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Data management in oil and gas has been crucial for decades, and organizations unwilling to adopt the best practices have fallen behind. With the pandemic, organizations across industries have sought changes to relieve the pressure, but at Ember Resources, a steady approach to data management is working well.
Ember Resources has followed data management best practices for numerous years and has maintained its course, despite the industry being affected by the pandemic. Lonnie Chin has worked as manager of data and information at Ember Resources for the last five years and has found that some consistency and commitment have been the best help in a world of uncertainty.
"There has been no change in these best practices over the last 25 years, and certainly nothing has changed in response to the current pandemic," Chin said. "You cannot be successful changing platforms every 12 to 18 months."
Dealing with data
Ember Resources operates over 12,000 coalbed methane wells in Alberta, Canada, with a staff of around 150 people. These wells tend to have low production rates and can be prone to flooding by water. This makes it imperative to constantly maintain them in order to extend their lifecycle.
"It has primarily been my role to implement a platform that enables us to aggregate data from across multiple systems within a SQL Server data warehouse, visualize the data through Esri's ArcGIS technology and then generate reports and perform analytics using Power BI," Chin said. "This data aggregation includes financial and production numbers to give us a complete view of the well across its lifecycle."
Advanced analytics can help Chin and his team identify wells that need maintenance or outright abandonment. These analytics can also automatically generate budgeting and approval forms to help speed up the process.
"This practical application of predictive and prescriptive analytics has enabled us to streamline critical operations workflows," Chin said.
Ember Resources owns the wells, facilities and pipelines that deliver the product to market, making it an integrated oil and gas company. The company is currently analyzing data collected from its compressors to predict potential failure.
"With time, we anticipate collecting the same data from our extensive network of pipelines and performing the same types of analysis," Chin said.
With the uncertainty created by the pandemic, Chin and Ember Resources were also in a good position to make adjustments outside of data management in oil and gas for just the business side. The data they have is available online, which made the ability to work from home instead of the office a viable option.
"When the decision was made to close the Calgary office in March, it only took a couple of days to ensure that everyone had access to the information and tools that they need to ensure business continuation," Chin said.
The impact of data management
Chin and Ember Resources must maintain their thousands of wells with a limited staff and found managing and analyzing data effectively are essential. This adoption of data management and analytics has been fully supported by senior management, and the impact can be measured in a few ways.
Lonnie ChinEmber Resources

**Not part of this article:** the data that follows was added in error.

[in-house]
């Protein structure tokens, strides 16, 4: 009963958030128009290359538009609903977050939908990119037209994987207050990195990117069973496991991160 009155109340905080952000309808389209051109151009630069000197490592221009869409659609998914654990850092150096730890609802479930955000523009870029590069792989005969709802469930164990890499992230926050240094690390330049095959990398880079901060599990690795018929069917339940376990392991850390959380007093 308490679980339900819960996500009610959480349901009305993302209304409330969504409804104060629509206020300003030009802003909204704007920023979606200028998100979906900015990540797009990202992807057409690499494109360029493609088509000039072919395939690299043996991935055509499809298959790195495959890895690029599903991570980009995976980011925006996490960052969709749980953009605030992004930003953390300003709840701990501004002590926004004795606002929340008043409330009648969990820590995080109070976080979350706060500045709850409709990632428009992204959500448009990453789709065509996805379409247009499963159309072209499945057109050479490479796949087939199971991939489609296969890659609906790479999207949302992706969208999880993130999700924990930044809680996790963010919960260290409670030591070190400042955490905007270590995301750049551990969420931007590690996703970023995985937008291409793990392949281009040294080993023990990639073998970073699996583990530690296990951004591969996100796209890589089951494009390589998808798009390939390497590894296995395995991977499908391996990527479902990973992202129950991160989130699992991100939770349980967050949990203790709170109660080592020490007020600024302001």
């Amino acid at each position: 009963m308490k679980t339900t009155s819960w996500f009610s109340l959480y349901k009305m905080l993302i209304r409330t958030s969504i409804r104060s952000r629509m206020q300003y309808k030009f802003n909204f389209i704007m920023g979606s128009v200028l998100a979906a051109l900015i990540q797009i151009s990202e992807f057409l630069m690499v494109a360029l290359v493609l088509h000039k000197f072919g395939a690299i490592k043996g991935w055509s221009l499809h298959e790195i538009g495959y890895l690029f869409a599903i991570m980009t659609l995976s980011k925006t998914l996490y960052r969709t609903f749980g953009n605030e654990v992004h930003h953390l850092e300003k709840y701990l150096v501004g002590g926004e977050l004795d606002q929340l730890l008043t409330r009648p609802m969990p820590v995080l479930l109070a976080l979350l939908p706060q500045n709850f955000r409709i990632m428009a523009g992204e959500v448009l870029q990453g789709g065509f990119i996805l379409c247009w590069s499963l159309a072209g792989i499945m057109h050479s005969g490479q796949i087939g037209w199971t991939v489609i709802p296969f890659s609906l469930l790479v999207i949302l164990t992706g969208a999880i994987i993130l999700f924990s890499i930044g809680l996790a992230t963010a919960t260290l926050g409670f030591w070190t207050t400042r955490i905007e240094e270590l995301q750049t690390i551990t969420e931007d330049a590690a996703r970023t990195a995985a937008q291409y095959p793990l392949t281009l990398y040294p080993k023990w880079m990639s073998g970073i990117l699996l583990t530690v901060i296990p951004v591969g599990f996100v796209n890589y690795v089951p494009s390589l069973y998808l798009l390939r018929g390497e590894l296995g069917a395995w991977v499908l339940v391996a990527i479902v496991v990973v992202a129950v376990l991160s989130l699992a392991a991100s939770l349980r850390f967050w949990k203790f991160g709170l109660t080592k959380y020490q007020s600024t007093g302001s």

"The ability to operate increasing numbers of wells without significantly increasing head count," Chin said. "In addition, the automation of workflows minimizes operational delays, while the analytics approach allowed us to target wells for major maintenance."
This is in place of the company's former approach, which was based on a defined schedule rather than determined need through data -- thus, saving time and money for the company. Data management has also enabled Ember Resources and Chin to take advantage of the times and remain agile.
"In the recent socioeconomic environment, there have been numerous opportunities to acquire assets from other companies and through government sales," Chin said. "The investment in data management and analytics has allowed Ember to respond more quickly and with more certainty to available opportunities, resulting in significant growth over the last few years."
Adopting data management
But the road has not been easy, and getting to the position Ember Resources is in today has taken significant work. Adopting data management in oil and gas can be a difficult task.
"The job of gathering and taking care of data assets has never been easy," Chin said. "When it comes to data, most humans are basically lazy, greedy and fearful; the desire is to protect data they have in silos and not share."
This makes finding the resources required to integrate and maintain the data properly basically impossible and thereby reduces its value. Chin and Ember understood that, if they were to get the most out of their data, availability must be treated as a priority.
"The challenge has more been in terms of provenance, i.e., where did the data come from and what has been done to that data in the meantime," Chin said. "Data quality has to be an important component of any effective data management system."
Finding the right system was key for Chin and Ember Resources. They find that the key to proper data management is consistency.
"Too many companies try to chase new, shiny technology without taking care of the fundamentals," Chin said. "There is an overwhelming choice in terms of available platforms; the best approach is to pick one that works and stick with it for an extended period of time."